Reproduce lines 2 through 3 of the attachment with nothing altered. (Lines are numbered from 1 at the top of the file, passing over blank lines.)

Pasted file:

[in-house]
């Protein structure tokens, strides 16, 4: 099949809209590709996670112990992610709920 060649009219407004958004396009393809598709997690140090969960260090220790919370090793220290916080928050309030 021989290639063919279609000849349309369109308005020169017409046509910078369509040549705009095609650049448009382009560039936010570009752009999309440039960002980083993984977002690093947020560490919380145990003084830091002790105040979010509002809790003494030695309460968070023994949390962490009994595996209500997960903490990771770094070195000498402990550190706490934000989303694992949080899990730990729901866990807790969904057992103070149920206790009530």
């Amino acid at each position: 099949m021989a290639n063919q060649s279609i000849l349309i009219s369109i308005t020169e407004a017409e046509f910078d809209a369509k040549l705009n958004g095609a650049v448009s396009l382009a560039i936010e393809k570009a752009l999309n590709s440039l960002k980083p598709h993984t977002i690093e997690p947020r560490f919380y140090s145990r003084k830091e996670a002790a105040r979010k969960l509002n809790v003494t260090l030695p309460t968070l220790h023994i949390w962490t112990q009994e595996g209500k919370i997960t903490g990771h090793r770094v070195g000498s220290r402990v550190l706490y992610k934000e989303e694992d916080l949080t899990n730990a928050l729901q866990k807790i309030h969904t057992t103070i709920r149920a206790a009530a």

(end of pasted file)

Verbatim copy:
């Protein structure tokens, strides 16, 4: 099949809209590709996670112990992610709920 060649009219407004958004396009393809598709997690140090969960260090220790919370090793220290916080928050309030 021989290639063919279609000849349309369109308005020169017409046509910078369509040549705009095609650049448009382009560039936010570009752009999309440039960002980083993984977002690093947020560490919380145990003084830091002790105040979010509002809790003494030695309460968070023994949390962490009994595996209500997960903490990771770094070195000498402990550190706490934000989303694992949080899990730990729901866990807790969904057992103070149920206790009530």
């Amino acid at each position: 099949m021989a290639n063919q060649s279609i000849l349309i009219s369109i308005t020169e407004a017409e046509f910078d809209a369509k040549l705009n958004g095609a650049v448009s396009l382009a560039i936010e393809k570009a752009l999309n590709s440039l960002k980083p598709h993984t977002i690093e997690p947020r560490f919380y140090s145990r003084k830091e996670a002790a105040r979010k969960l509002n809790v003494t260090l030695p309460t968070l220790h023994i949390w962490t112990q009994e595996g209500k919370i997960t903490g990771h090793r770094v070195g000498s220290r402990v550190l706490y992610k934000e989303e694992d916080l949080t899990n730990a928050l729901q866990k807790i309030h969904t057992t103070i709920r149920a206790a009530a």